Source/Disclosures
Disclosures: McCarty reports receiving research support for this study from the Gillian Reny Stepping Strong Center for Trauma Innovation Fellow in Plastic Surgery Trauma Innovation. Please see the study for all other authors’ relevant financial disclosures.
July 10, 2020
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Esophageal cancer: Endoscopic therapy bests esophagectomy

Source/Disclosures
Disclosures: McCarty reports receiving research support for this study from the Gillian Reny Stepping Strong Center for Trauma Innovation Fellow in Plastic Surgery Trauma Innovation. Please see the study for all other authors’ relevant financial disclosures.
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In late stage I esophageal cancer, endoscopic therapy correlated with better improvements in cancer-specific survival compared with esophagectomy, according to results published in Gastrointestinal Endoscopy

“This advantage was more pronounced for patients treated after 2009, potentially because of increasing clinician expertise in performing ET and patient selection,” Justin C. McCarty, DO, MPH, from Harvard School of Public Health in Boston, and colleagues wrote.

Researchers used the Surveillance, Epidemiology and End Results (SEER) database to perform a retrospective cohort study of 2,133 patients with node-negative, superficial esophageal cancer who received treatment with endoscopic therapy (n = 772) or esophagectomy (n = 1,361). Investigators compared cancer-specific survival with competing-risk models and evaluated overall survival with Cox proportional hazards models. They also compared time periods 2004 to 2009 and 2010 to 2015 with subgroup analysis.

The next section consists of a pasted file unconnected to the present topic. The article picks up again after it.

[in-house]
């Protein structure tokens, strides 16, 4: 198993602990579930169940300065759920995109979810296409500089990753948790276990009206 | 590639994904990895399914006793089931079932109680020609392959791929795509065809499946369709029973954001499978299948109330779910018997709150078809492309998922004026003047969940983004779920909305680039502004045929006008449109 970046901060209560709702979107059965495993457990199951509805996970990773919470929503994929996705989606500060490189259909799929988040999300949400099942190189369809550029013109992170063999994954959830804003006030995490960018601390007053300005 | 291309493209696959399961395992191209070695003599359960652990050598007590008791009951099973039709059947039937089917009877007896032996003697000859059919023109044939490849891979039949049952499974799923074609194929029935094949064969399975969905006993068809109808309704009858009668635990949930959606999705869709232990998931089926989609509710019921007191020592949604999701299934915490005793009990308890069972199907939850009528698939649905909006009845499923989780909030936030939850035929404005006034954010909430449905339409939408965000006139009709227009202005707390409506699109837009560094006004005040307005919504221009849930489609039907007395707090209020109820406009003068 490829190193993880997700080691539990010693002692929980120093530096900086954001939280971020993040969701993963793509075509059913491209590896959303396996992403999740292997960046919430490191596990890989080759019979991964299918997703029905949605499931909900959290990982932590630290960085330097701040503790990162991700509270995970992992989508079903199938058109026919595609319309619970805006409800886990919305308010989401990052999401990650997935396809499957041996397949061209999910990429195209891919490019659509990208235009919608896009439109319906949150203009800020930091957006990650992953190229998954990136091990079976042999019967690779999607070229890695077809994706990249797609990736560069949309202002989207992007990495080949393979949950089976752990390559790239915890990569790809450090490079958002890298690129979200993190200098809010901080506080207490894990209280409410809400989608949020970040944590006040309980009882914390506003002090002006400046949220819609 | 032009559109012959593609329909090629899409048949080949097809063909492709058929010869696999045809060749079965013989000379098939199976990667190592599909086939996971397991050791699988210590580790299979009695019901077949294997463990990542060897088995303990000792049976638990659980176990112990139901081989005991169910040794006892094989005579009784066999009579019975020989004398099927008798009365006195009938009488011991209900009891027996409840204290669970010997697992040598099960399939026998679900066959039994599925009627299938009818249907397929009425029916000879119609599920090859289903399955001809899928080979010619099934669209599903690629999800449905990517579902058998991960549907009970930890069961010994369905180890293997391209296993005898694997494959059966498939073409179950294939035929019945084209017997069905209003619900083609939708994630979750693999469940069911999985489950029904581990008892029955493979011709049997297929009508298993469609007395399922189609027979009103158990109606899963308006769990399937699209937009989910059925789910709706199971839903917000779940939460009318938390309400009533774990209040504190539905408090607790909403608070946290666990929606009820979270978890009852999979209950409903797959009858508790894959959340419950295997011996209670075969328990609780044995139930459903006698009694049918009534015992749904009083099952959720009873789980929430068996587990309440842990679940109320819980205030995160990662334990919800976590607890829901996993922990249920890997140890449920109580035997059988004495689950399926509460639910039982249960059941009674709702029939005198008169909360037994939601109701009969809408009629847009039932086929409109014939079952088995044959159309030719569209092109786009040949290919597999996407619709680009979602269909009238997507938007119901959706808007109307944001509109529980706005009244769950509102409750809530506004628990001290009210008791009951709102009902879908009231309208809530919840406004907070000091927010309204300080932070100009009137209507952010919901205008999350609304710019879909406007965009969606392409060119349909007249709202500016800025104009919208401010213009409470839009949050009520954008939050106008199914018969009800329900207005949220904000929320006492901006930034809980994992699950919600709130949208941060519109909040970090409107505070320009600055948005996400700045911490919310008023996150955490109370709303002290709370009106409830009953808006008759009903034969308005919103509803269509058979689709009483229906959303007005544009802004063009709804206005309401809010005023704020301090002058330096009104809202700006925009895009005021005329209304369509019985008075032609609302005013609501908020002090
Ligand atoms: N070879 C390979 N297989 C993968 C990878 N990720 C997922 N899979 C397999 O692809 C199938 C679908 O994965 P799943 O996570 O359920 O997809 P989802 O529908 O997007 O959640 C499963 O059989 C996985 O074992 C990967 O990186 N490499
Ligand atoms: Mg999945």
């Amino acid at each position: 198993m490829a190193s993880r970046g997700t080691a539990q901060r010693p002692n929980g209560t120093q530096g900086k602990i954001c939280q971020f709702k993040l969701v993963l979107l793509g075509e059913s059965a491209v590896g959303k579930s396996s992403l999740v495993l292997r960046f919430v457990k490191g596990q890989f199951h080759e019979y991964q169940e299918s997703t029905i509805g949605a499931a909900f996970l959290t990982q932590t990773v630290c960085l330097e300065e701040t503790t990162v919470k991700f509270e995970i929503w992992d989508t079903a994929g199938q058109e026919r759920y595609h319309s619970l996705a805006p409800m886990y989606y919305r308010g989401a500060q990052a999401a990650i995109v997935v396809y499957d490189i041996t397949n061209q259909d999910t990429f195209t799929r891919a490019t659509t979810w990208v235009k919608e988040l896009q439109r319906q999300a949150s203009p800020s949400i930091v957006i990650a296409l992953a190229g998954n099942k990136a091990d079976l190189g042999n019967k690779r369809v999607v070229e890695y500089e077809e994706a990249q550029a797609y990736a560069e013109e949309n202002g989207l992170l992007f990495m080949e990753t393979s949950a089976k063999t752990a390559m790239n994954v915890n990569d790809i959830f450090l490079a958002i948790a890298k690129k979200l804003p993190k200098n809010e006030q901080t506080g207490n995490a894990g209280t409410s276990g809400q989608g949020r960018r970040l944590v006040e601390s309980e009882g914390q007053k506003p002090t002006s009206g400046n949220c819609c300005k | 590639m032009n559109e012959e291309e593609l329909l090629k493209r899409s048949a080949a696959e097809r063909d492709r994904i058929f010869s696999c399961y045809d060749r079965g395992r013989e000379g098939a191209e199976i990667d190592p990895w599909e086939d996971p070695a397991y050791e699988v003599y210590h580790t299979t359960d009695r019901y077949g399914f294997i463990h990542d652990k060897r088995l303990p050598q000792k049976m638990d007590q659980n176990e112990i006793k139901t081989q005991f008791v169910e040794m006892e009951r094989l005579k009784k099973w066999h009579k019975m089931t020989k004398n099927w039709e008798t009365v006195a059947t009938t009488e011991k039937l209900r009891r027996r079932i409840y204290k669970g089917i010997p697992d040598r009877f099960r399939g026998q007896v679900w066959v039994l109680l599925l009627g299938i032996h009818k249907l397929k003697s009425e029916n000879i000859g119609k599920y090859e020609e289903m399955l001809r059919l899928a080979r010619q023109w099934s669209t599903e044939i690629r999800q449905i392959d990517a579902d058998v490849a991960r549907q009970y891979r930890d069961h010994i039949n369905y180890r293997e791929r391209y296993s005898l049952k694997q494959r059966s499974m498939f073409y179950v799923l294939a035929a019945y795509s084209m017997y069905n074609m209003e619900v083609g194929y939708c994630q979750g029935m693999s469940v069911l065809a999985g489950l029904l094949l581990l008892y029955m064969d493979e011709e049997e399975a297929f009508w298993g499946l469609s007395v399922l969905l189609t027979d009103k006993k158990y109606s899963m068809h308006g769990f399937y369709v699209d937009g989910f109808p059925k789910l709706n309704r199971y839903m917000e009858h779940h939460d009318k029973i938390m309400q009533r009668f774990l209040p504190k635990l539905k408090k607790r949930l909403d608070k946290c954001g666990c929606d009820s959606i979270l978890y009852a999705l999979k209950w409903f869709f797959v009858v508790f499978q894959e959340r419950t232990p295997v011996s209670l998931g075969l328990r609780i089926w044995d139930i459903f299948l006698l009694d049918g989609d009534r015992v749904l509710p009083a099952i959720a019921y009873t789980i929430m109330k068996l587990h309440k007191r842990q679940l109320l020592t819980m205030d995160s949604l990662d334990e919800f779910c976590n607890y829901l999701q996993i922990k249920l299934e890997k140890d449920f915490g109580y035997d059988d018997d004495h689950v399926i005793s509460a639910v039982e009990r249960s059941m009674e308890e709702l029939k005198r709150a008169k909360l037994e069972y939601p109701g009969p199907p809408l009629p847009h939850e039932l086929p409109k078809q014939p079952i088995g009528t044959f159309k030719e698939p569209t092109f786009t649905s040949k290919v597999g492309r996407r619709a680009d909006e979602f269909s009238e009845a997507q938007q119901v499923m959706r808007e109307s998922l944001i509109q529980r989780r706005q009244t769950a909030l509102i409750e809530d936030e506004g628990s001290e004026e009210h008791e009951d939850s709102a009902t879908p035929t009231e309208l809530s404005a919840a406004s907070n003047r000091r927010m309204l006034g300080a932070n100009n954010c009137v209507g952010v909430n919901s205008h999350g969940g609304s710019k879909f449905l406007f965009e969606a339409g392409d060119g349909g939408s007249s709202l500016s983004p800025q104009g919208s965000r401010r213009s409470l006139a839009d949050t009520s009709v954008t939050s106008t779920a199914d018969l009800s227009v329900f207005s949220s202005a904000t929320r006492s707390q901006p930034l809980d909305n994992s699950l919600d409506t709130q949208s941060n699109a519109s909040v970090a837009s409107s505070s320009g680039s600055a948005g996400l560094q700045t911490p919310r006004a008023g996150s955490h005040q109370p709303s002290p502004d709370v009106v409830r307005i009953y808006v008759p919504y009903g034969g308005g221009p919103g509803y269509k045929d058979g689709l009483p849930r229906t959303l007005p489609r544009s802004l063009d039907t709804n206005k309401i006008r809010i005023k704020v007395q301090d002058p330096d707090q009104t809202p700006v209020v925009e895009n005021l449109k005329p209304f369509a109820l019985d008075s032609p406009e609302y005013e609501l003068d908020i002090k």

The unadjusted 5-year survival for cancer-specific death for ET was 87.7% vs. 82.4% for esophagectomy (P = .002), according to study data. Cancer-specific survival was greater in patients treated with ET compared with esophagectomy within the adjusted competing-risk model (sub-distribution hazard ratio [sHR] = 1.92; 95% CI, 1.35-2.74). The sHR for esophagectomy was 1.68 (95% CI, 1.07-2.66) between 2004 to 2009; however, the sHR for esophagectomy was 2.02 (95% CI, 1.08-3.76) between 2010 to 2015.

“Our results do not have sufficient power to determine a difference in this subgroup,” the researchers wrote. “However, on subgroup analysis of patients without missing data on tumor depth, the cancer-specific and overall survival benefit of ET persisted for patients with T1a and T1b tumors. Directly extrapolating the findings of this study to change treatment paradigms for other patients is not appropriate, but it is important to understand how current treatment strategies for stage I esophageal cancer using ET are improving survival.”